This review was originally written for The Public Reviews: http://www.thepublicreviews.com

Coming in the wake of the Leveson Inquiry, a revival of this richly comic satire on London’s18th Century chattering classes could hardly be more timely. Sheridan paints a picture of a society dominated by idle gossipers and hypocrites to whom nothing matters less than the truth, a group that could easily be seen as the equivalent of certain sections of the modern media. Unfortunately, opportunities to highlight and explore these parallels are largely missed in Zoe Ford’s rather conventional interpretation for Turn of the Wheel Productions. Inexplicably the evening begins with flashing disco lights and a Eurythmics track blaring out, but, apart from this and some other curious music choices at scene changes, there are no attempts to update the play from its original period. The actors appear in splendid costumes and wigs and only the sparsely decorated sets suggest that this is a modest production. Grace Fairburn, as Lady Sneerwell and Alicia Bennett, as Mrs Candour, make excellent Queen Bitches and Sebastian Aguirre is suitably loathsome as their cohort, Joseph Surface. Sadly, the actor playing the key role of Sir Peter Teazle needed to withdraw at a late stage; replacing him, Rob Maloney was reading from the script in some scenes, but he has managed to capture the essence of a character that displays exasperated rage when confronting his wife yet is always a kind and honest man, capable of exposing the antics of the gossips. Playing Lady Teazle, Tabitha Becker-Kahn is the evening’s biggest comic delight, excelling as a country girl who has married a much older man and becomes intent on social climbing, only to face rejection by the elite gossiping circle. Sheridan is disdainful of the scandalisers and firmly on the side of their victims. He condemns those who take the moral high ground, seeking to profit from it, and he forgives those who may be guilty of minor aberrations but remain fundamentally decent. The production, which is is bound to improve once it has fully recovered from its unfortunate setback, occasionally sparkles and rarely falls flat. Maybe it could have brought more that is new to Sheridan’s work, but, nonetheless, it is always a joy to see this delicious classic revived.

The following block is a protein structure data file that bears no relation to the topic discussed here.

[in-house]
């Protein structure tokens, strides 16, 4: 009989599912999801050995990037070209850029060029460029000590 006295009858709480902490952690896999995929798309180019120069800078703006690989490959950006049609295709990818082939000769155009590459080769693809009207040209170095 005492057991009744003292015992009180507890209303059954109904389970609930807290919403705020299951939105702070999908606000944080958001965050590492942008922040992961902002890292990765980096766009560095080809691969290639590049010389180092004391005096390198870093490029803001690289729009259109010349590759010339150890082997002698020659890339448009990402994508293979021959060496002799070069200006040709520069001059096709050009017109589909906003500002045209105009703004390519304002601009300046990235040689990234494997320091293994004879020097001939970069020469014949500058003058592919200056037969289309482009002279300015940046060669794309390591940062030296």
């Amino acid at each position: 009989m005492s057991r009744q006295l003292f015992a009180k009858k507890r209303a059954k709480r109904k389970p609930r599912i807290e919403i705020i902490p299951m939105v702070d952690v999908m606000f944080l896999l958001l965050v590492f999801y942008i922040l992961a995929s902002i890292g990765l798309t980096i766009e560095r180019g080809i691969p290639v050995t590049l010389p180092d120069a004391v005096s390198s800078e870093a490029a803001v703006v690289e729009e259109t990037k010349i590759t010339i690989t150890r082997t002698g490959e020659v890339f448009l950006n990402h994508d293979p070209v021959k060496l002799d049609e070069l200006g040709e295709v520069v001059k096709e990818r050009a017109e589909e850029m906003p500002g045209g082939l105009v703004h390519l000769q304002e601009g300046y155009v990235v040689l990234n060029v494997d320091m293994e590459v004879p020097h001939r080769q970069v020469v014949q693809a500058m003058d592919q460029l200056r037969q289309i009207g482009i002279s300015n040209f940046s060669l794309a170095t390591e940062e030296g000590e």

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It seems that Harold Pinter intended this 1958 play to be a Kafkaesque satire on authoritarianism and human rights violations, aiming it specifically at the Soviet Union. However, it comes across as more typical of Joe Orton than of the style that was to become Pinter’s trademark and, if there are indeed serious themes, they are well and truly submerged in Jamie Lloyd’s production, which is performed as broad comedy throughout. The establishment of the title is some sort of state-run rest home, managed by a ridiculous martinet (Simon Russell Beale) and his scheming lieutenant (John Simm). This clown/straight man double act dominates the production, squeezing every possible laugh out of a script which mixes verbal gymnastics with physical slapstick. It all has the feel of a very protracted sketch from “The Two Ronnies”; but that was a very funny show and, for much of the time, so is this.

This review was originally written for The Public Reviews: http://www.thepublicreviews.com